On Oct 27, 1887, in Norfolk County, Virginia, Lorena married hubby # 2, my direct ancestor, William Henry Dews.  Lorena and William had 6 children, 2 of whom died as infants.  William himself would die a tragic death around the 1st of January 1907 in Kempsville, Princess Anne County, Virginia after a falling off a wagon cart just before Christmas.  No death certificate or record for William has been found, however a very short news article was found mentioning the accident.  No burial record has been found either, as the church where he reportedly was buried lost all records to a fire.  William's death in early 1907 left Lorena with 1 son and 3 daughters from that union, the youngest being my grandmother, Florence, who was barely 3 years of age.

Lorena needed to find a way to support herself and her children.  She chose to run a boarding house and was doing so by the time the 1910 US census was enumerated.

Lorena next married Apr 4, 1911 in Norfolk County, Virginia to a James Harlow.  She divorced him in 1915.

Her next hubby is our MIA, according to an old index I found years ago, she married Robert Lenahan/Linehan on Aug 20, 1918 in Norfolk County Virginia.  While writing this post I discovered indexing  at FamilySearch.org, that Lorena and Robert married on the same day (August 20, 1918) in Elizabeth City, Pasquotank County, North Carolina. Robert appears on the 1920 census with Lorena, she was still running her boarding house.  No further record of Robert has been found after the 1920 census.  Family tradition has is that Lorena had him declared dead after 7 years.  No records have been found to support or deny that tradition.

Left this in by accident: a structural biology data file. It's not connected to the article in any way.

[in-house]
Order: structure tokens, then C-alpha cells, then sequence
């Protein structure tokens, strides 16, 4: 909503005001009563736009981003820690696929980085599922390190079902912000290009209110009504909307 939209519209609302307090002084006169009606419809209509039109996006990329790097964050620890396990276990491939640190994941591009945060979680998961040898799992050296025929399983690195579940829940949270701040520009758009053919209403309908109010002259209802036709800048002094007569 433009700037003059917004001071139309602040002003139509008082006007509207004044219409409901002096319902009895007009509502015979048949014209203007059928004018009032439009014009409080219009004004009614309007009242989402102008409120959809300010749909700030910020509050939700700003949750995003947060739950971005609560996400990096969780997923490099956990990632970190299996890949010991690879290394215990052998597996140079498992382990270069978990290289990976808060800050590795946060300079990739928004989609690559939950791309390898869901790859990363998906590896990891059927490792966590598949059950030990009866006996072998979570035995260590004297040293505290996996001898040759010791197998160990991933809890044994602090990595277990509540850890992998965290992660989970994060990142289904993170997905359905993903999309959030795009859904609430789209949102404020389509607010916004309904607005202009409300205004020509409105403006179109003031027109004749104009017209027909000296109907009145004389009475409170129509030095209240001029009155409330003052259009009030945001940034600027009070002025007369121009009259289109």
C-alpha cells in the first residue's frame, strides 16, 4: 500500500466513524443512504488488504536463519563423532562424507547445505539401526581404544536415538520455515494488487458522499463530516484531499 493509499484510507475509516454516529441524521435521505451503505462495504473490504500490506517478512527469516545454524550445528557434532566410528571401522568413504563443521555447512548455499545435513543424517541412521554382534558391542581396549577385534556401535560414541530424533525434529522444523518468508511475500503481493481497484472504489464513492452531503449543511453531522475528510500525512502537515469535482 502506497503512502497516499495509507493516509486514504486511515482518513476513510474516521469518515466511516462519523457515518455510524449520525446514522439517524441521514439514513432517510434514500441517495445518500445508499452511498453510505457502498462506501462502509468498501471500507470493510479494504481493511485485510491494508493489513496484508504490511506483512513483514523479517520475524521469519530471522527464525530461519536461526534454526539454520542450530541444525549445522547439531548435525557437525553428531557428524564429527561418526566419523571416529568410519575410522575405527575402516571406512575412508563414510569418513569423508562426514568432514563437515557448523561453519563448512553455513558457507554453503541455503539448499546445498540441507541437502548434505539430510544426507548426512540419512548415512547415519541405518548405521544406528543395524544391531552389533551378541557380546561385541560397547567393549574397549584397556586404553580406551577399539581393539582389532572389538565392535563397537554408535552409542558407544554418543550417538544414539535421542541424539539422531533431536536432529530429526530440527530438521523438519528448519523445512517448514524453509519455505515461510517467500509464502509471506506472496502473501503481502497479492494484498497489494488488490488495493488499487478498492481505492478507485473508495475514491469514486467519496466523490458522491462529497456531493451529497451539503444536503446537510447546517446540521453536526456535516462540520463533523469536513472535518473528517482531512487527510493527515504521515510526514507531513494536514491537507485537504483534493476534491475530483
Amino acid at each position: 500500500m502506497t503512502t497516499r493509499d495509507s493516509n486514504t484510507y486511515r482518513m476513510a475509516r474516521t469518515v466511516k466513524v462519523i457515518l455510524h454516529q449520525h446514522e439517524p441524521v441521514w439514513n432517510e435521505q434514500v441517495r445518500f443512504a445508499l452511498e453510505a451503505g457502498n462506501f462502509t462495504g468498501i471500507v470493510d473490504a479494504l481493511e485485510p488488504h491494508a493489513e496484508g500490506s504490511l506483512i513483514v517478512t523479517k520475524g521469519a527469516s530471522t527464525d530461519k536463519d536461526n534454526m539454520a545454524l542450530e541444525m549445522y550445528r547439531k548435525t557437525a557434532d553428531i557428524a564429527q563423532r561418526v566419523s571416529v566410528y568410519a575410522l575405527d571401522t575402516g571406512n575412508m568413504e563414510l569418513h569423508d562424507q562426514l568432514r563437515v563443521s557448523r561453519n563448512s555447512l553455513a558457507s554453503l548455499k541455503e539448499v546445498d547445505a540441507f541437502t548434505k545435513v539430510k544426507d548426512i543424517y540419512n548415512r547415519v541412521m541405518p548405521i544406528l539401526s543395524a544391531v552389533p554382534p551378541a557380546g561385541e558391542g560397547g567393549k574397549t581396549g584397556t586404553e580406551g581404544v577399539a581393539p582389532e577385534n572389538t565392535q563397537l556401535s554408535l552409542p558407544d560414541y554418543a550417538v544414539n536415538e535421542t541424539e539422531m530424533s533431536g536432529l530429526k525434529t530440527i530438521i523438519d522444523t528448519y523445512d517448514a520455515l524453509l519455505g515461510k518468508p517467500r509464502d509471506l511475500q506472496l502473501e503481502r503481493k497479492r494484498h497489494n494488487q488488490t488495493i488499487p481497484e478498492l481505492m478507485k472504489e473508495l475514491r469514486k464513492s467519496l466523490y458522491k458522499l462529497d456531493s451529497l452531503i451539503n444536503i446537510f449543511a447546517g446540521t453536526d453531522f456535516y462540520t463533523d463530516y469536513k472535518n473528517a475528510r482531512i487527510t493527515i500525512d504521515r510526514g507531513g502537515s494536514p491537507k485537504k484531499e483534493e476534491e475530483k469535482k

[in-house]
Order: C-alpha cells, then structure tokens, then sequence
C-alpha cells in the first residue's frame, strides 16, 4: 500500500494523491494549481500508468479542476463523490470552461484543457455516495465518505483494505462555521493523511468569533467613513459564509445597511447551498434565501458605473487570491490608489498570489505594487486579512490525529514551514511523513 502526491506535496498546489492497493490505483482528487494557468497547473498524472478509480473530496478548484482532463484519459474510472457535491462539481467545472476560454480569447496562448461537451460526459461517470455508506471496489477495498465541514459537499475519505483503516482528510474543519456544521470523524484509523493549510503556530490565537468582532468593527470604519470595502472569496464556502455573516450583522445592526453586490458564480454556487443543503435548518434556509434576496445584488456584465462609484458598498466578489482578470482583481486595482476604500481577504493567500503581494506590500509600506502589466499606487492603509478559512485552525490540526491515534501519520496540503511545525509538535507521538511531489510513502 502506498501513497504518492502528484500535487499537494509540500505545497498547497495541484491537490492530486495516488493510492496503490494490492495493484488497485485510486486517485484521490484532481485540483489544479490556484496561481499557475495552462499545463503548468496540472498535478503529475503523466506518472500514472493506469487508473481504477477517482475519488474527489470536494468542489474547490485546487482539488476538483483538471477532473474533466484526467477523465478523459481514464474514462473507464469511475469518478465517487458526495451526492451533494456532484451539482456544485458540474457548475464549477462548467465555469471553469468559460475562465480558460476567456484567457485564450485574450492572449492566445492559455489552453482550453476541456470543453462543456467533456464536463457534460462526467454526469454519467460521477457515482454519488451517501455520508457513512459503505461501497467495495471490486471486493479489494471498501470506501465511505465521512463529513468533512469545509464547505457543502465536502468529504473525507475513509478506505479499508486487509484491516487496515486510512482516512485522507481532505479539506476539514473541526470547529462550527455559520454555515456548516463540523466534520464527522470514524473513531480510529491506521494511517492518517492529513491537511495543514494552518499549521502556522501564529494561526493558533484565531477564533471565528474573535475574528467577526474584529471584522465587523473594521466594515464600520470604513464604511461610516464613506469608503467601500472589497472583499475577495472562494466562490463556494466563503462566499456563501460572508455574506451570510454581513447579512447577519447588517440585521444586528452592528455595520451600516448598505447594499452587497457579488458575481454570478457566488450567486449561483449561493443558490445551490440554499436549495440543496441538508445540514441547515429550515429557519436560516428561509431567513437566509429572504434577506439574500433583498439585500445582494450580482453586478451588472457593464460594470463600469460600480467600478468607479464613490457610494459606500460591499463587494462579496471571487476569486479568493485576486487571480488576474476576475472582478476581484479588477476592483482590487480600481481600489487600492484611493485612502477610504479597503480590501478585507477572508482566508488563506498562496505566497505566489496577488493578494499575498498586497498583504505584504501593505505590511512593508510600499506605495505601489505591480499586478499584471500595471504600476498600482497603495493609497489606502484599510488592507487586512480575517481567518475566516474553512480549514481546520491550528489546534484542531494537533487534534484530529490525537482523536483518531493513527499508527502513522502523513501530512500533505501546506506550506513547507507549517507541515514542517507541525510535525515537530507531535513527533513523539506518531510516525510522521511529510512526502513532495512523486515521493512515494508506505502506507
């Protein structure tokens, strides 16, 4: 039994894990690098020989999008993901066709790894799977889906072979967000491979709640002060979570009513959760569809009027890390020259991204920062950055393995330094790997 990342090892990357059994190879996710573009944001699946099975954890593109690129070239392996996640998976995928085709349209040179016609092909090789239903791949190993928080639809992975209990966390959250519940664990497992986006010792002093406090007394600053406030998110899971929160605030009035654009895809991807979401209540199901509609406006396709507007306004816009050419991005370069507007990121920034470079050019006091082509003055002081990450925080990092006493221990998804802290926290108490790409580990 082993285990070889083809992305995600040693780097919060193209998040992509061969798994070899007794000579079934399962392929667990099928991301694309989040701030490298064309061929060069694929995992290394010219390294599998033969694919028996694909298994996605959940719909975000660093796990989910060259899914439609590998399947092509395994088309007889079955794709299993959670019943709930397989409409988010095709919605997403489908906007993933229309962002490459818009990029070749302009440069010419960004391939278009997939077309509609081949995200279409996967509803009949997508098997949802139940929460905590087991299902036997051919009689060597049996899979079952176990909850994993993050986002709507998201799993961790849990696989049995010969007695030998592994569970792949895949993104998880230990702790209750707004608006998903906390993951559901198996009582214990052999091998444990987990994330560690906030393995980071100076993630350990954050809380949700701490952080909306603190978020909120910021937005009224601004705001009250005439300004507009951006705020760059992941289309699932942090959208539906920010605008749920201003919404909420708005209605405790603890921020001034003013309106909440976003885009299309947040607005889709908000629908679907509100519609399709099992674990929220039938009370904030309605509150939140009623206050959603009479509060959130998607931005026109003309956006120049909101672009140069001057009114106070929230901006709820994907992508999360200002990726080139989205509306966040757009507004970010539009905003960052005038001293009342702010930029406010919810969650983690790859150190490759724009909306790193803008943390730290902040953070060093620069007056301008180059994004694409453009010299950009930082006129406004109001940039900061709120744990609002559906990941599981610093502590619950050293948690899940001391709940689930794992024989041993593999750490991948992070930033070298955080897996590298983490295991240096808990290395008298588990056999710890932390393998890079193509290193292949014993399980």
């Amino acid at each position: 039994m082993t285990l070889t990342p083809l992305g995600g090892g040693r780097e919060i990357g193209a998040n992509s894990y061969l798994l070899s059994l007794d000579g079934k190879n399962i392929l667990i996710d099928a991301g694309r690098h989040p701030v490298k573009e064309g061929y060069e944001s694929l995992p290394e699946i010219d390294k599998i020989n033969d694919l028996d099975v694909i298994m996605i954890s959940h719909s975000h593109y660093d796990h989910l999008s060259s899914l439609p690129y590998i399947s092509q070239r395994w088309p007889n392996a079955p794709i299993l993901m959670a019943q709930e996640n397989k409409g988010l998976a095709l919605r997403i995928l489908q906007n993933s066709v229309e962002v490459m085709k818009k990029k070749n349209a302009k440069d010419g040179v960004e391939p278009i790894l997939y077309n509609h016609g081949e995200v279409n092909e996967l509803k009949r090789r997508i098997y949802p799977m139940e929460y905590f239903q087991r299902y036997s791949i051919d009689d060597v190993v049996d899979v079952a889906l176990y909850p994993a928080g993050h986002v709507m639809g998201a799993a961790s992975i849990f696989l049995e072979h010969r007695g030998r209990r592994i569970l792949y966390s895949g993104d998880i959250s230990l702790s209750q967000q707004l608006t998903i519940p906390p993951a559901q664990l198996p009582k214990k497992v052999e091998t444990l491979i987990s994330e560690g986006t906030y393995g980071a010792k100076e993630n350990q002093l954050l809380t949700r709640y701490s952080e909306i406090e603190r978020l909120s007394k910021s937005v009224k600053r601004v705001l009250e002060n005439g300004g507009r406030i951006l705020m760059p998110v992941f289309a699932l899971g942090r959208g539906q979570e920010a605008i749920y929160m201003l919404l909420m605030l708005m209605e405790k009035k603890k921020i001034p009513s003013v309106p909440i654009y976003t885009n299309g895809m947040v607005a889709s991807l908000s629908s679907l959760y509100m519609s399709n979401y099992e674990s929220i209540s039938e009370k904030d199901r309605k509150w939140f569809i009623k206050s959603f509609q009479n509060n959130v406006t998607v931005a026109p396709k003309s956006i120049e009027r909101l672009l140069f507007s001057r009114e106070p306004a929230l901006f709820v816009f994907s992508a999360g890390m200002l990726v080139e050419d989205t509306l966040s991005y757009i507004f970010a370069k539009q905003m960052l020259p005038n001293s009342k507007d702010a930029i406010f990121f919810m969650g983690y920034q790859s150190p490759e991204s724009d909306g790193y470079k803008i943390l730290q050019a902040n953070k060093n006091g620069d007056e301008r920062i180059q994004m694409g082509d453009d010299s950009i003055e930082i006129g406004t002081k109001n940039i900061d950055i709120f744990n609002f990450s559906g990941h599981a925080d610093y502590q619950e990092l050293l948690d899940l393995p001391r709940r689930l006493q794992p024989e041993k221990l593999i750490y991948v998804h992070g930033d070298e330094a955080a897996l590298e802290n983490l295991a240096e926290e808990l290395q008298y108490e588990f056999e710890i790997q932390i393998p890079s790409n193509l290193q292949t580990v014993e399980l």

And, last, at the young age of 70 years 9 months and 6 days (give or take), Lorena took as her 5th and last hubby, one John/Jehu/Gehew C. Collins.  John died in October of 1944 and is buried in the Riverside Memorial Park Cemetery, Norfolk, Virginia.

Lorena eventually moved to 815 Freeman Avenue, in Norfolk (now Chesapeake) Virginia.  This address is quite close to Money Point, she did not move far.  She died in late February of 1949 and was laid to rest at the Riverside Memorial Park Cemetery, Norfolk, Virginia.  Several of her children are buried nearby.